New national airline imposes four-year wage freeze

Several benefits enjoyed by Air Malta employees are no longer included.

 

Aqra bil-Malti

All KM Malta Airlines employees, including former Air Malta pilots and cabin crew, will not see an increase in their basic wages for at least the next four years.

Contracts seen by The Shift show that, apart from implementing a mandatory wage freeze (adjusted only for the cost of living), the government has significantly changed the terms for all employees of the airline that replaced Air Malta. The new conditions resemble those of low-cost airlines such as Ryanair and easyJet.

As a result, employees at KM Malta will now be expected to work longer hours and receive lower take-home pay compared to their previous roles at Air Malta.

The new contracts state that employees of the ‘new’ airline will have their basic salary fixed for the next 48 months – until April 2028 – and won’t be able to take a higher basic pay, even if their union negotiates a new collective agreement.

Meanwhile, KM Malta Airlines, wholly owned by the government, has not recognised any unions that used to represent Air Malta employees, and no collective agreement exists.

Significant changes were also made in the number of salary scales for all employees, making it harder and longer to move from one salary scale to another.

Moreover, benefits enjoyed by former Air Malta employees, such as retirement schemes, long service bonuses, additional vacation leave tied to years of service, and sick leave carryover, have been removed.

The new airline has also removed all transport facilities that Air Malta used to provide to pilots and cabin crew.

Pilots, flight attendants, and other airline staff will now be required to commute to their workplace using their own transport, regardless of their flight times. The new airline will provide free parking facilities for crew members.

Another change is the crew commissions, which are now capped at just 10%, far lower than those of Air Malta. The commission is calculated based on how much on-board food and beverages the cabin crew manage to sell aboard a KM Malta flights.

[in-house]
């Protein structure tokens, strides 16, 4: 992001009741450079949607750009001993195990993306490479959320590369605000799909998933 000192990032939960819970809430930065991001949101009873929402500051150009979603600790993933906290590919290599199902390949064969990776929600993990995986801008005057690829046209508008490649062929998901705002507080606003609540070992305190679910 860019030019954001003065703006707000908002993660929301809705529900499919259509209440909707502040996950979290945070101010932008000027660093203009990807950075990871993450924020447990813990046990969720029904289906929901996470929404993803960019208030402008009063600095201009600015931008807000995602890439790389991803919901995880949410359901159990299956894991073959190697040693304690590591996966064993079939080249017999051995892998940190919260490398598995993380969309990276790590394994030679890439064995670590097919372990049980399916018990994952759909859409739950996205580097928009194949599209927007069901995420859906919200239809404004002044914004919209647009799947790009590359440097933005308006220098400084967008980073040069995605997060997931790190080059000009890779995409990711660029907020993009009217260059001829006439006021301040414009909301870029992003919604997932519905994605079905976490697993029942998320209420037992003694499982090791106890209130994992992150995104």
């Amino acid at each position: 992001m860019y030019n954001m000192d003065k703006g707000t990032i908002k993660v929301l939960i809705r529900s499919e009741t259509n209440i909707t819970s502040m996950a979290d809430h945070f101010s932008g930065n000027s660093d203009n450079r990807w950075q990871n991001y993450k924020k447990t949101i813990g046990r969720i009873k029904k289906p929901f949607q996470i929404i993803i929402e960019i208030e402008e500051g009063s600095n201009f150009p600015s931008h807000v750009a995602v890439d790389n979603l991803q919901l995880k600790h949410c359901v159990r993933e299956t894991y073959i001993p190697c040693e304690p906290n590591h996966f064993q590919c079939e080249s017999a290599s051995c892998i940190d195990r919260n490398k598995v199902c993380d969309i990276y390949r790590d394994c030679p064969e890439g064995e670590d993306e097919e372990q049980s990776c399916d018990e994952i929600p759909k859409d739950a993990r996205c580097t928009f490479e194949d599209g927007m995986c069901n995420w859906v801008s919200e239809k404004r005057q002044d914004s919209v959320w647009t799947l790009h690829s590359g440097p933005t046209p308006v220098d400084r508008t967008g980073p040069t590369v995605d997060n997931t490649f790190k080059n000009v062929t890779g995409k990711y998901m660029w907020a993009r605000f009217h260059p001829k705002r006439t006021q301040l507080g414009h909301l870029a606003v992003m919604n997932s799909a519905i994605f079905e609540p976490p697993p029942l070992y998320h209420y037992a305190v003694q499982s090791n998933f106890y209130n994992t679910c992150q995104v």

KM Malta employees who spoke to The Shift on condition of anonymity complained about how the government was treating them but acknowledged that Air Malta had no future.

They noted that they were now paying the price for all the years of mismanagement while the top executives, such as Chairman David Curmi, were kept on.

The employees also expressed disappointment with their unions, particularly the General Workers Union, saying they felt they were “sold” and “betrayed”.

Air Malta folded at the end of March after years of incurring heavy losses.

The government had tried to obtain a new state aid package to keep the airline going through Finance Minister Clyde Caruana and Chairman David Curmi. The European Commissioners turned down the proposal.

It is estimated that the cosmetic change from Air Malta to KM Malta Airlines has already cost taxpayers approximately €300 million, but the government has refused to disclose its spend.

                           

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10 Comments
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S. Camilleri
S. Camilleri
1 month ago

“… but the government has refused to disclose its spend”. Typical. Nothing new to see here. Does not make it any less scandalous.

simon oosterman
simon oosterman
1 month ago

This is a good development. Run KM as a business instead of a benefit provider for ‘friends’. Let’s hope they keep it up and taxpayers get value for their money.

Paul Bonello
Paul Bonello
1 month ago

And what do you say for the previous chairman of the liquidated air Malta and his salary package in excess of Euro 200k?

C. C
C. C
1 month ago

Yepp, they work longer hours now with the same basic wage.. While their prices are triple the price of Ryanair xD

Joe Saliba
Joe Saliba
1 month ago

About time the government starts to treat KM employees as normal people and not Gods

Paul Bonello
Paul Bonello
1 month ago
Reply to  Joe Saliba

And is the Chairman at salary package in excess of Euro 200k “normal prople”?

saviour mamo
saviour mamo
1 month ago

I don’t have faith that the new airline will be a successful one . We missed the bus when Air Malta’s restructuring plan agreed with the EU was scrapped by the Labour Party in 2013.

Stephen Forster
Stephen Forster
1 month ago

It will not last 4 years.

Joseph Said
1 month ago

Best business practice is having everyone on board, including mangement.
In-nanna kienet tghidli li jekk hanut jew azjenda (holding) ghandek ghaxar zwiemel jigbdu naha u jkollok hmar jigbed naha ohra. Igib maghhom!!
KM Malta Airlines please note.

C. C
C. C
1 month ago

As usual, prices keep going up but wages remain basic and low

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